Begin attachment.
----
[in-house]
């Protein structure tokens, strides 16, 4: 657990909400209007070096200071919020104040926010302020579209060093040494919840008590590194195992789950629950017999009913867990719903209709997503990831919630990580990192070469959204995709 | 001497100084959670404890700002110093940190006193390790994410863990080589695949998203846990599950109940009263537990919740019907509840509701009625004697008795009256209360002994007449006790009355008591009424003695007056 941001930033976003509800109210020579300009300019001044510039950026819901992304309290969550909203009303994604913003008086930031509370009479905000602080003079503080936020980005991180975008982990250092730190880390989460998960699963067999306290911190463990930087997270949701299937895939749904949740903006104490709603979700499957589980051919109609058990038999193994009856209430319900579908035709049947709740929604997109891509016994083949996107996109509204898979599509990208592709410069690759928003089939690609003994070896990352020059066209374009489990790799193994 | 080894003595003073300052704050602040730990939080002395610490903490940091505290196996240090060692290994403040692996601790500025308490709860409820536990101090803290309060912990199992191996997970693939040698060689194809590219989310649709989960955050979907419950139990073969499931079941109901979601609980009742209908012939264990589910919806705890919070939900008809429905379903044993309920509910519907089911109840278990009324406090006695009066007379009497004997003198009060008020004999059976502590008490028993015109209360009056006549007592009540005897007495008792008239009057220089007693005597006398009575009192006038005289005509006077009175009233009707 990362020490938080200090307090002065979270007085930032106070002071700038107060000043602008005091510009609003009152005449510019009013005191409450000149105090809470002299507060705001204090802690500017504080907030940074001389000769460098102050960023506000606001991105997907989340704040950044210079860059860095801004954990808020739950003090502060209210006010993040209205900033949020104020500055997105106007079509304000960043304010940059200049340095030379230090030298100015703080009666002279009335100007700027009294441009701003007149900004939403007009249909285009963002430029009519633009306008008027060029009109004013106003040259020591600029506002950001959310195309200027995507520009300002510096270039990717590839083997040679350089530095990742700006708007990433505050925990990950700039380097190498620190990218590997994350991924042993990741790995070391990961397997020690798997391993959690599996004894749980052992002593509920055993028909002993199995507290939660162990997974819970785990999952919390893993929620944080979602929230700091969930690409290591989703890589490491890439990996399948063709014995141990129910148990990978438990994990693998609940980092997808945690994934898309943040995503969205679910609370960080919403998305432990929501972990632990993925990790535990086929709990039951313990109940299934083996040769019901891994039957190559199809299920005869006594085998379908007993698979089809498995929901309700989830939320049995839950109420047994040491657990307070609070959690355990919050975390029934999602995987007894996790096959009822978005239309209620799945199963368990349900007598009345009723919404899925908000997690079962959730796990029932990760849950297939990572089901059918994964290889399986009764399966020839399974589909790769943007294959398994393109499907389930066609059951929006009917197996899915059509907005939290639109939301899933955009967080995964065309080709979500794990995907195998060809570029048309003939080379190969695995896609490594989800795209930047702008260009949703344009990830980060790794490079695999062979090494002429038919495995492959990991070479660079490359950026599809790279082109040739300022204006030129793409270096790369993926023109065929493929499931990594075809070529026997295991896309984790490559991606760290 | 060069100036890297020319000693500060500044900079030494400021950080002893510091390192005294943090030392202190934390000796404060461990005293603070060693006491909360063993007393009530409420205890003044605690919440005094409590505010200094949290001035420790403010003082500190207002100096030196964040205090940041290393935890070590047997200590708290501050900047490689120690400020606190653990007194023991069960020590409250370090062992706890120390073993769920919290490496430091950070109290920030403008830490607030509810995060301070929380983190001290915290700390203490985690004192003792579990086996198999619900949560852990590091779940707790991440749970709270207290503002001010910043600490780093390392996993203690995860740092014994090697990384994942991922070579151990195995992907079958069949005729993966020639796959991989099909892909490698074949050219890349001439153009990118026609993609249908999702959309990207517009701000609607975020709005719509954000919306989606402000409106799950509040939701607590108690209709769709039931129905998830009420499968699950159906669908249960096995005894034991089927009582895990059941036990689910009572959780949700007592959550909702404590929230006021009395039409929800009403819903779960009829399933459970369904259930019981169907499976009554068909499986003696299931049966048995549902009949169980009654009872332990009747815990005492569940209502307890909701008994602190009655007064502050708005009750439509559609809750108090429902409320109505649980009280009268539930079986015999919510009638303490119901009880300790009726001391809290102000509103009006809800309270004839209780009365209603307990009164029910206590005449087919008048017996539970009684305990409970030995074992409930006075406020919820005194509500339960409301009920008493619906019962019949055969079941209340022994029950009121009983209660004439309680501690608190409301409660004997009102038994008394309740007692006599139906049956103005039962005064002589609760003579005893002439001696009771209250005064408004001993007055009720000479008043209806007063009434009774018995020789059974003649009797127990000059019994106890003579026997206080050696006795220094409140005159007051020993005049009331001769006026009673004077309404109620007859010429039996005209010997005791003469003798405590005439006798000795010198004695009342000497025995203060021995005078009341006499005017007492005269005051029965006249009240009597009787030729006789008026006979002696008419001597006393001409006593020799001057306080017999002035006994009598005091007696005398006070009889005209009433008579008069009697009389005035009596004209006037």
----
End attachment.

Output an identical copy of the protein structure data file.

[in-house]
């Protein structure tokens, strides 16, 4: 657990909400209007070096200071919020104040926010302020579209060093040494919840008590590194195992789950629950017999009913867990719903209709997503990831919630990580990192070469959204995709 | 001497100084959670404890700002110093940190006193390790994410863990080589695949998203846990599950109940009263537990919740019907509840509701009625004697008795009256209360002994007449006790009355008591009424003695007056 941001930033976003509800109210020579300009300019001044510039950026819901992304309290969550909203009303994604913003008086930031509370009479905000602080003079503080936020980005991180975008982990250092730190880390989460998960699963067999306290911190463990930087997270949701299937895939749904949740903006104490709603979700499957589980051919109609058990038999193994009856209430319900579908035709049947709740929604997109891509016994083949996107996109509204898979599509990208592709410069690759928003089939690609003994070896990352020059066209374009489990790799193994 | 080894003595003073300052704050602040730990939080002395610490903490940091505290196996240090060692290994403040692996601790500025308490709860409820536990101090803290309060912990199992191996997970693939040698060689194809590219989310649709989960955050979907419950139990073969499931079941109901979601609980009742209908012939264990589910919806705890919070939900008809429905379903044993309920509910519907089911109840278990009324406090006695009066007379009497004997003198009060008020004999059976502590008490028993015109209360009056006549007592009540005897007495008792008239009057220089007693005597006398009575009192006038005289005509006077009175009233009707 990362020490938080200090307090002065979270007085930032106070002071700038107060000043602008005091510009609003009152005449510019009013005191409450000149105090809470002299507060705001204090802690500017504080907030940074001389000769460098102050960023506000606001991105997907989340704040950044210079860059860095801004954990808020739950003090502060209210006010993040209205900033949020104020500055997105106007079509304000960043304010940059200049340095030379230090030298100015703080009666002279009335100007700027009294441009701003007149900004939403007009249909285009963002430029009519633009306008008027060029009109004013106003040259020591600029506002950001959310195309200027995507520009300002510096270039990717590839083997040679350089530095990742700006708007990433505050925990990950700039380097190498620190990218590997994350991924042993990741790995070391990961397997020690798997391993959690599996004894749980052992002593509920055993028909002993199995507290939660162990997974819970785990999952919390893993929620944080979602929230700091969930690409290591989703890589490491890439990996399948063709014995141990129910148990990978438990994990693998609940980092997808945690994934898309943040995503969205679910609370960080919403998305432990929501972990632990993925990790535990086929709990039951313990109940299934083996040769019901891994039957190559199809299920005869006594085998379908007993698979089809498995929901309700989830939320049995839950109420047994040491657990307070609070959690355990919050975390029934999602995987007894996790096959009822978005239309209620799945199963368990349900007598009345009723919404899925908000997690079962959730796990029932990760849950297939990572089901059918994964290889399986009764399966020839399974589909790769943007294959398994393109499907389930066609059951929006009917197996899915059509907005939290639109939301899933955009967080995964065309080709979500794990995907195998060809570029048309003939080379190969695995896609490594989800795209930047702008260009949703344009990830980060790794490079695999062979090494002429038919495995492959990991070479660079490359950026599809790279082109040739300022204006030129793409270096790369993926023109065929493929499931990594075809070529026997295991896309984790490559991606760290 | 060069100036890297020319000693500060500044900079030494400021950080002893510091390192005294943090030392202190934390000796404060461990005293603070060693006491909360063993007393009530409420205890003044605690919440005094409590505010200094949290001035420790403010003082500190207002100096030196964040205090940041290393935890070590047997200590708290501050900047490689120690400020606190653990007194023991069960020590409250370090062992706890120390073993769920919290490496430091950070109290920030403008830490607030509810995060301070929380983190001290915290700390203490985690004192003792579990086996198999619900949560852990590091779940707790991440749970709270207290503002001010910043600490780093390392996993203690995860740092014994090697990384994942991922070579151990195995992907079958069949005729993966020639796959991989099909892909490698074949050219890349001439153009990118026609993609249908999702959309990207517009701000609607975020709005719509954000919306989606402000409106799950509040939701607590108690209709769709039931129905998830009420499968699950159906669908249960096995005894034991089927009582895990059941036990689910009572959780949700007592959550909702404590929230006021009395039409929800009403819903779960009829399933459970369904259930019981169907499976009554068909499986003696299931049966048995549902009949169980009654009872332990009747815990005492569940209502307890909701008994602190009655007064502050708005009750439509559609809750108090429902409320109505649980009280009268539930079986015999919510009638303490119901009880300790009726001391809290102000509103009006809800309270004839209780009365209603307990009164029910206590005449087919008048017996539970009684305990409970030995074992409930006075406020919820005194509500339960409301009920008493619906019962019949055969079941209340022994029950009121009983209660004439309680501690608190409301409660004997009102038994008394309740007692006599139906049956103005039962005064002589609760003579005893002439001696009771209250005064408004001993007055009720000479008043209806007063009434009774018995020789059974003649009797127990000059019994106890003579026997206080050696006795220094409140005159007051020993005049009331001769006026009673004077309404109620007859010429039996005209010997005791003469003798405590005439006798000795010198004695009342000497025995203060021995005078009341006499005017007492005269005051029965006249009240009597009787030729006789008026006979002696008419001597006393001409006593020799001057306080017999002035006994009598005091007696005398006070009889005209009433008579008069009697009389005035009596004209006037």